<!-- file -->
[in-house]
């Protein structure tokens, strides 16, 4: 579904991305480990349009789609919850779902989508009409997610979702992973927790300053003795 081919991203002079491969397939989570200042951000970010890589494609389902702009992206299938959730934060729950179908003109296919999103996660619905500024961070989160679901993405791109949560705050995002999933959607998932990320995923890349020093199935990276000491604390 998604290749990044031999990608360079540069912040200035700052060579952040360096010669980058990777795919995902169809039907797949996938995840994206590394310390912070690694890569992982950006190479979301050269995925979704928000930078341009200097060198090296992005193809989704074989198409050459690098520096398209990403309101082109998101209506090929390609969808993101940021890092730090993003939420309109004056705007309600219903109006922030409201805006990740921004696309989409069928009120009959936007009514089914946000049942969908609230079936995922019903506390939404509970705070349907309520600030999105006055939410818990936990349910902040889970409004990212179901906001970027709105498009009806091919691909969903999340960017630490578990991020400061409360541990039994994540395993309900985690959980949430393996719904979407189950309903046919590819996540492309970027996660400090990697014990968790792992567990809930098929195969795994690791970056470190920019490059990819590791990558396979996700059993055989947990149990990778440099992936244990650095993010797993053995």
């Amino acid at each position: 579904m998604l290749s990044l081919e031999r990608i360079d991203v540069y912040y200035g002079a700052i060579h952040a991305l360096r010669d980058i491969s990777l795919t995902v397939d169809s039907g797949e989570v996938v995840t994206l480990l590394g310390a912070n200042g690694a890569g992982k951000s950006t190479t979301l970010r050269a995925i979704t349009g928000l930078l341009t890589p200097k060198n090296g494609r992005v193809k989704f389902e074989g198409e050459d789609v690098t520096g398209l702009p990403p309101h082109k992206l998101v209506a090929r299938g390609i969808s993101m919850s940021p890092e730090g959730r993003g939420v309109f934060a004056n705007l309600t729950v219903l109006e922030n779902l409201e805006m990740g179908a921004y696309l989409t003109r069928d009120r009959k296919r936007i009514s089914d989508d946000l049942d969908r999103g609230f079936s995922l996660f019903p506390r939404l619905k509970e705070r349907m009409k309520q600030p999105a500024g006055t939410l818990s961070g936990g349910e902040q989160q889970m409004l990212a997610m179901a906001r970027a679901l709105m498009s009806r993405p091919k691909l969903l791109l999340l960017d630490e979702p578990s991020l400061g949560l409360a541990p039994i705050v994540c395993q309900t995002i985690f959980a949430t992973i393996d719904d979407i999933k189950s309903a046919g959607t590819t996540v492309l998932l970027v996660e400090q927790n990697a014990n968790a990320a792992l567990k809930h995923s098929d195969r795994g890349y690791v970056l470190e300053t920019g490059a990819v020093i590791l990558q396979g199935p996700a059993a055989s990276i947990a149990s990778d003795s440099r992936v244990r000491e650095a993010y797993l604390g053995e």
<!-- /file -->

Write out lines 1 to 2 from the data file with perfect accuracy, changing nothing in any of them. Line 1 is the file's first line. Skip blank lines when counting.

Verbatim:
[in-house]
């Protein structure tokens, strides 16, 4: 579904991305480990349009789609919850779902989508009409997610979702992973927790300053003795 081919991203002079491969397939989570200042951000970010890589494609389902702009992206299938959730934060729950179908003109296919999103996660619905500024961070989160679901993405791109949560705050995002999933959607998932990320995923890349020093199935990276000491604390 998604290749990044031999990608360079540069912040200035700052060579952040360096010669980058990777795919995902169809039907797949996938995840994206590394310390912070690694890569992982950006190479979301050269995925979704928000930078341009200097060198090296992005193809989704074989198409050459690098520096398209990403309101082109998101209506090929390609969808993101940021890092730090993003939420309109004056705007309600219903109006922030409201805006990740921004696309989409069928009120009959936007009514089914946000049942969908609230079936995922019903506390939404509970705070349907309520600030999105006055939410818990936990349910902040889970409004990212179901906001970027709105498009009806091919691909969903999340960017630490578990991020400061409360541990039994994540395993309900985690959980949430393996719904979407189950309903046919590819996540492309970027996660400090990697014990968790792992567990809930098929195969795994690791970056470190920019490059990819590791990558396979996700059993055989947990149990990778440099992936244990650095993010797993053995």